"The Taxing Power, My Dear"
Perkins, Frances, Freeman
The legal committee soon broke into a row because the legal problems were so terrible. The constitutional problem was the greatest one. How could you get around this business of the State-Federal relationships? It seemed that couldn't be done.
We continued to wrangle about it for days. But one day I went out to tea, although not because I wanted to. In Washington you don't go to parties just because you want to go, you know; you go because you have to go. I had to call upon Mrs. Harlan F. Stone, the wife of the Supreme Court Justice. She was at home on Wednesday afternoons and so about 5:45, which is nearly the end of the day, I went to her house and presented myself. There were a lot of other people there. We went up to the dining room to get a cup of tea, and there I met Mr. Justice Stone who had just come home from the Court and was getting his cup of tea. We greeted each other and sat down and had a little chat.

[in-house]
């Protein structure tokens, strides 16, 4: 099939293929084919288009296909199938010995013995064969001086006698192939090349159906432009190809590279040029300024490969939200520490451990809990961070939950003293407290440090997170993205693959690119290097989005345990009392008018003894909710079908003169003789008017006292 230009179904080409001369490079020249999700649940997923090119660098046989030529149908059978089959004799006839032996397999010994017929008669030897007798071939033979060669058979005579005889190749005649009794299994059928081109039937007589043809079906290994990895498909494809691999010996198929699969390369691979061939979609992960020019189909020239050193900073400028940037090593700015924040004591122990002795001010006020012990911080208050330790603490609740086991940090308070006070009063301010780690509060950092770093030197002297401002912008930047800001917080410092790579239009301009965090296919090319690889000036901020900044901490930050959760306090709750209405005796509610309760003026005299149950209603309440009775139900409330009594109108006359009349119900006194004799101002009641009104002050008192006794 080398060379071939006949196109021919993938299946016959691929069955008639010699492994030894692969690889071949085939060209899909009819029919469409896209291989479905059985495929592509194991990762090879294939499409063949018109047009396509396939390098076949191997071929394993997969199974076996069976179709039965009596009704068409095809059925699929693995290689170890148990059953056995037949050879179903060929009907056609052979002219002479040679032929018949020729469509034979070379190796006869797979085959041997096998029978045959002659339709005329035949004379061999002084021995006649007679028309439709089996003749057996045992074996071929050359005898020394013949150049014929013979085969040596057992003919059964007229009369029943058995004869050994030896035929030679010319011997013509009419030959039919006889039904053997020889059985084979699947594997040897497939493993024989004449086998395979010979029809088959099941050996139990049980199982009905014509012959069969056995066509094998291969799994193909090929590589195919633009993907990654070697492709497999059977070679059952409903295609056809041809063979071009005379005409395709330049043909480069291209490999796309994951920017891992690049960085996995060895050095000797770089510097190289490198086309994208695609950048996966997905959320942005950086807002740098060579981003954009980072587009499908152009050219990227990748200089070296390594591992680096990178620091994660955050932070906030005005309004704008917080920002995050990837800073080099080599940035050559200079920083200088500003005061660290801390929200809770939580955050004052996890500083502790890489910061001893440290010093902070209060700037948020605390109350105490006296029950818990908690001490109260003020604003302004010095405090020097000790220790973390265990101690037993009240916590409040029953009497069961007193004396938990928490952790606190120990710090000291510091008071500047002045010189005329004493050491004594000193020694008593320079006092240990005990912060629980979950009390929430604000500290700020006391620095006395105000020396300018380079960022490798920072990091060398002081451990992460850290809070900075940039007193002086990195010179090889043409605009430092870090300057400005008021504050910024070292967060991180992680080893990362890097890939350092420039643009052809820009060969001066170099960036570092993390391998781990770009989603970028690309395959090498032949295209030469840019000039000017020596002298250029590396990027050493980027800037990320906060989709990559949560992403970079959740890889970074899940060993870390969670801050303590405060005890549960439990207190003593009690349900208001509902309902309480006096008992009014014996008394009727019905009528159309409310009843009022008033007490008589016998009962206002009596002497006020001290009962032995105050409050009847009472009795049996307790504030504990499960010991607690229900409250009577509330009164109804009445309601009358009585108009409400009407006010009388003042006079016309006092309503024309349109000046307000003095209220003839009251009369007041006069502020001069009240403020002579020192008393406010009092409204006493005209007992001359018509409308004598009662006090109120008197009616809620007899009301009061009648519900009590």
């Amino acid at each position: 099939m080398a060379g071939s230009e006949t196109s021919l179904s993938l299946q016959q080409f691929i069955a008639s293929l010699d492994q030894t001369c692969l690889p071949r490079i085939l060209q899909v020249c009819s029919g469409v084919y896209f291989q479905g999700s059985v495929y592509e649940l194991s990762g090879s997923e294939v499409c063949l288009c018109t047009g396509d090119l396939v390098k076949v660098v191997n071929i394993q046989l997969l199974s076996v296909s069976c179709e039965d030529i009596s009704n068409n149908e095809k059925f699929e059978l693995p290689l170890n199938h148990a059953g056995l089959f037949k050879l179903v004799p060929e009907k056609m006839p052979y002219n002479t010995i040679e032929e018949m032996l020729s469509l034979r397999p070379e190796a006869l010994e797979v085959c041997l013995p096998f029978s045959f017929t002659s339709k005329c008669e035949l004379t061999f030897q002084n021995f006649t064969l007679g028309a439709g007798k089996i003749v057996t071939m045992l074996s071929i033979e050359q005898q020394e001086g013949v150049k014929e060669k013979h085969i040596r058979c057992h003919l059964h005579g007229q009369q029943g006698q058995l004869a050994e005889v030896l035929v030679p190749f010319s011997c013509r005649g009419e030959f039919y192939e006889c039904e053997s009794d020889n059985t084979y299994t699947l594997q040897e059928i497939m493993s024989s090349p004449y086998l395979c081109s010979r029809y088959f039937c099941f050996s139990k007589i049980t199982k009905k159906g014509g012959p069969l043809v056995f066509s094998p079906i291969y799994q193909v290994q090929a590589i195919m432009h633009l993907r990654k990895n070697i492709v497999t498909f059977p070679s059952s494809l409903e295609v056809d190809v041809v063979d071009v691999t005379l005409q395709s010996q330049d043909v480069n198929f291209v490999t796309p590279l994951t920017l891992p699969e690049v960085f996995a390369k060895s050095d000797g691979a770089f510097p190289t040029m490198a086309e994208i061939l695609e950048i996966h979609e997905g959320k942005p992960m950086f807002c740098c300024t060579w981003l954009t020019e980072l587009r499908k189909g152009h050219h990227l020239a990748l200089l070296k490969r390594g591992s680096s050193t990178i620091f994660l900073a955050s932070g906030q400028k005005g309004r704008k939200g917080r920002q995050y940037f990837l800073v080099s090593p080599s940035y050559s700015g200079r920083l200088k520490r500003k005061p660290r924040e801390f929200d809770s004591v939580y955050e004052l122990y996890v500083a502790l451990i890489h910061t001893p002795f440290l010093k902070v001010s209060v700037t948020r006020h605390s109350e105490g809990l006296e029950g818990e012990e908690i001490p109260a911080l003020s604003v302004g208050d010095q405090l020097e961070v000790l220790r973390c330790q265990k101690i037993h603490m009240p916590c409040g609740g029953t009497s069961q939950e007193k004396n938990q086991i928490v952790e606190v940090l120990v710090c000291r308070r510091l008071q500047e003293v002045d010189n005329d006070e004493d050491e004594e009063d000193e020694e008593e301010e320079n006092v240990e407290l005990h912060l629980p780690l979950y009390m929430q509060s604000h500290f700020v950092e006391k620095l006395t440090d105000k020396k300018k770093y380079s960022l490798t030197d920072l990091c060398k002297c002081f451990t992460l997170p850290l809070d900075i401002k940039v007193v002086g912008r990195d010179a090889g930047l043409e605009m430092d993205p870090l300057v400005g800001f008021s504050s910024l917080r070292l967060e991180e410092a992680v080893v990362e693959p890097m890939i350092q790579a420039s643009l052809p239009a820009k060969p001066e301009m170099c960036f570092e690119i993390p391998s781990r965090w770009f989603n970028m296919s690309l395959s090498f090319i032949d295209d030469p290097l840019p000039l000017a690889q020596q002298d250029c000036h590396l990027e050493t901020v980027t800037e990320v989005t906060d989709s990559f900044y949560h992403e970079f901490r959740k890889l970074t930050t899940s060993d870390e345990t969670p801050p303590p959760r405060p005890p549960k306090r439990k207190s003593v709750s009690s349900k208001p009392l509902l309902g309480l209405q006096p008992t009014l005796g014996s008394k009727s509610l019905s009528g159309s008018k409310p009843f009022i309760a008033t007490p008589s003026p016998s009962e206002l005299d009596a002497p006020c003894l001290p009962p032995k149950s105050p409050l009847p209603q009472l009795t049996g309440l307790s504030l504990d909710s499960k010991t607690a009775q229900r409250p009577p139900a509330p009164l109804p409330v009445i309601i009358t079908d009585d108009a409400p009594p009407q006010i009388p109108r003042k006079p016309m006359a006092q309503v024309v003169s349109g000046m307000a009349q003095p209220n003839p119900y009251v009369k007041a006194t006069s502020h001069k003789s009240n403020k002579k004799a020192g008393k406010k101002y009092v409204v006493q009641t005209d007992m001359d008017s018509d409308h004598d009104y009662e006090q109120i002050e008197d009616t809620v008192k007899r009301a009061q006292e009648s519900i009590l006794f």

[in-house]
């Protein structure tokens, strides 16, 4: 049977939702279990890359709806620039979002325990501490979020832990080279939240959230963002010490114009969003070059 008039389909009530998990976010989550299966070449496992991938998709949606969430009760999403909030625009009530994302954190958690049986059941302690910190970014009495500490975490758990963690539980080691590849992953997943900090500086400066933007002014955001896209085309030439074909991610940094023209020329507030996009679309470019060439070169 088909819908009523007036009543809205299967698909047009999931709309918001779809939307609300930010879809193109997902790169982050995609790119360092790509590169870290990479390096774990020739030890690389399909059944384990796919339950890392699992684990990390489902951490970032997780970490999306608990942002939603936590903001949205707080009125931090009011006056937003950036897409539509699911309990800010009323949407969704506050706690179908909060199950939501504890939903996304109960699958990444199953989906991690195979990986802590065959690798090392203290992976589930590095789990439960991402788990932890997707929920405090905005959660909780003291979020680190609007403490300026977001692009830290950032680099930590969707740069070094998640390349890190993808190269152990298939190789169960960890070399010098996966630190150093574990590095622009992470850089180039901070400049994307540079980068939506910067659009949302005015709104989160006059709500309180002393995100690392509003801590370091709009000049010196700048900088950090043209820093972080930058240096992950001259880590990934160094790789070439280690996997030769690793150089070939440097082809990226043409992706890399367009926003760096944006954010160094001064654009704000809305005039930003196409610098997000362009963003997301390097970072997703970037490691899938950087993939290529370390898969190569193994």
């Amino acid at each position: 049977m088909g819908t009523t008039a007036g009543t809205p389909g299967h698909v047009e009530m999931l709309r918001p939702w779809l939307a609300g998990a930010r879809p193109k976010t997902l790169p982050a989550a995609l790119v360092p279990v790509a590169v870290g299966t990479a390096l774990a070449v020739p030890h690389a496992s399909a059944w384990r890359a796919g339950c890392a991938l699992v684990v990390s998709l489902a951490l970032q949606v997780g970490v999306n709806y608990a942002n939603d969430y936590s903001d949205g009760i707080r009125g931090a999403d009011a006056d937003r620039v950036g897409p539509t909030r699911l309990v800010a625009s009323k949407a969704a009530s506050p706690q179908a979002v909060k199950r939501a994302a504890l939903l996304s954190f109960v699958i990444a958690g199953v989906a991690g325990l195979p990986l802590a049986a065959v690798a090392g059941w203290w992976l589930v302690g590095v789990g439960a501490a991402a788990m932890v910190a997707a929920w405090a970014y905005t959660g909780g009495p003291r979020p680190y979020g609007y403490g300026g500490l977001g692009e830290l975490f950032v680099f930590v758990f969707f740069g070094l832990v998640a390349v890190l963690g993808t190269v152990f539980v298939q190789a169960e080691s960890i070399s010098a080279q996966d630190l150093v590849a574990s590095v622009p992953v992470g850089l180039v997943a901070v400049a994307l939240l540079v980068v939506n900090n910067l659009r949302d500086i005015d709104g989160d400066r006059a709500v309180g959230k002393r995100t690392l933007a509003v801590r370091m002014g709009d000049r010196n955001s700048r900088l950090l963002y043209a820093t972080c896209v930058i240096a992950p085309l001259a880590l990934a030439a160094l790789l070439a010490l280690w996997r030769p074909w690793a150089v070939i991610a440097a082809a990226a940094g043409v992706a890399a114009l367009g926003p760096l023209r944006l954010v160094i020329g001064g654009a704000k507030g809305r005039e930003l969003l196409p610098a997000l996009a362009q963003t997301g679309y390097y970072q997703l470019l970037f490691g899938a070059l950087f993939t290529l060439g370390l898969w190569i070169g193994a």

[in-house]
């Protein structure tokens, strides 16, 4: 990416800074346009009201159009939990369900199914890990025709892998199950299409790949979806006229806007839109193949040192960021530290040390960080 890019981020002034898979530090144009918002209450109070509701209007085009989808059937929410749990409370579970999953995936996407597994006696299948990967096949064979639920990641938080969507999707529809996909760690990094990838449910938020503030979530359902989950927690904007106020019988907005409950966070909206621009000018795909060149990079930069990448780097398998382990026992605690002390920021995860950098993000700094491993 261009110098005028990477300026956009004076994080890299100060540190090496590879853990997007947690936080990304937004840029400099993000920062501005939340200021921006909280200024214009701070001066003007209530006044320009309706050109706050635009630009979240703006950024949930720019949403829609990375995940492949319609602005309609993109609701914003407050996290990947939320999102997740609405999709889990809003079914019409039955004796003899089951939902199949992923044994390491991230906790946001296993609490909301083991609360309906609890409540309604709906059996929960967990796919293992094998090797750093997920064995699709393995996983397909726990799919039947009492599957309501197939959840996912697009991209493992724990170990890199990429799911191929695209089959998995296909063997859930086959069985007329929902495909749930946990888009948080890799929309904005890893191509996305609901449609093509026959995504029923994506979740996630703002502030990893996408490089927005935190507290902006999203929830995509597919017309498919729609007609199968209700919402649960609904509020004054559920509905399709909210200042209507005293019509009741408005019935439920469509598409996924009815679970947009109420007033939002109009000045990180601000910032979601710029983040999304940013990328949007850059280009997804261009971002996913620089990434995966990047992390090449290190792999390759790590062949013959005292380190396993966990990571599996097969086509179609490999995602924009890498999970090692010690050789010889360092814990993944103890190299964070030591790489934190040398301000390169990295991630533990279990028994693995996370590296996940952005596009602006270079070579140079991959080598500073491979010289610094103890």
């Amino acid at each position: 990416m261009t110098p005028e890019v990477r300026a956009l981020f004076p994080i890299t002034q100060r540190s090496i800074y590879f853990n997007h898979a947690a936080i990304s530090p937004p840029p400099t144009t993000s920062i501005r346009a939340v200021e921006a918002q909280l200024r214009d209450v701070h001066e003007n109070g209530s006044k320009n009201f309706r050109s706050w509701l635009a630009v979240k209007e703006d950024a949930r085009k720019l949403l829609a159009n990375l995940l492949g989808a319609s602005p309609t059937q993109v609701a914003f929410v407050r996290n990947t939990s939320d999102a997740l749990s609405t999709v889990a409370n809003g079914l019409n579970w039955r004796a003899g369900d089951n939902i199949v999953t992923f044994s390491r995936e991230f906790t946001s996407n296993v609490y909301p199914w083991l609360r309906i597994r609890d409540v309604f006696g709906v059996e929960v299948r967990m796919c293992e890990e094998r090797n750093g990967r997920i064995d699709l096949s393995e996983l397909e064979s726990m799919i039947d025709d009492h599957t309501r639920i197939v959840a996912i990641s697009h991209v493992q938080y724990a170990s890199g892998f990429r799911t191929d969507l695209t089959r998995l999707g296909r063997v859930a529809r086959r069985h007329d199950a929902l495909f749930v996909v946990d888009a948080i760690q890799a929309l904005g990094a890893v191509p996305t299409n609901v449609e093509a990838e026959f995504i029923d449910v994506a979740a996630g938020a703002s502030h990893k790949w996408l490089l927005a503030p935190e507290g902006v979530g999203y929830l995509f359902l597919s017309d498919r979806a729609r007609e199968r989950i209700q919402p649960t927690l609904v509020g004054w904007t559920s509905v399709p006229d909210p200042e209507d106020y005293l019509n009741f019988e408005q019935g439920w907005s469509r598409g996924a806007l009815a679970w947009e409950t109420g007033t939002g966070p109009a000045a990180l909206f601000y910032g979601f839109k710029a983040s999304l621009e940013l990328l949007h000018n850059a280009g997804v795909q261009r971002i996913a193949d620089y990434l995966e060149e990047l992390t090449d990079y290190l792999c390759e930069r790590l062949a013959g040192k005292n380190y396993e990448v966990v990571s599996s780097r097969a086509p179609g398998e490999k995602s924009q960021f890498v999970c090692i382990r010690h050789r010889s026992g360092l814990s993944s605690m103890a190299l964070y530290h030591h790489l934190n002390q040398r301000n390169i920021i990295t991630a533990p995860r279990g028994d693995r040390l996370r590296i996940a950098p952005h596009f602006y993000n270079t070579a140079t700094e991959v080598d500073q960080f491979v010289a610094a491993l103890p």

He said, "How are you getting on?" I said, "All right." And then I said, "Well, you know, we are having big troubles, Mr. Justice, because we don't know in this draft of the Economic security Act, which we are working on-we are not quite sure, you know, what will be a wise method of establishing this law. …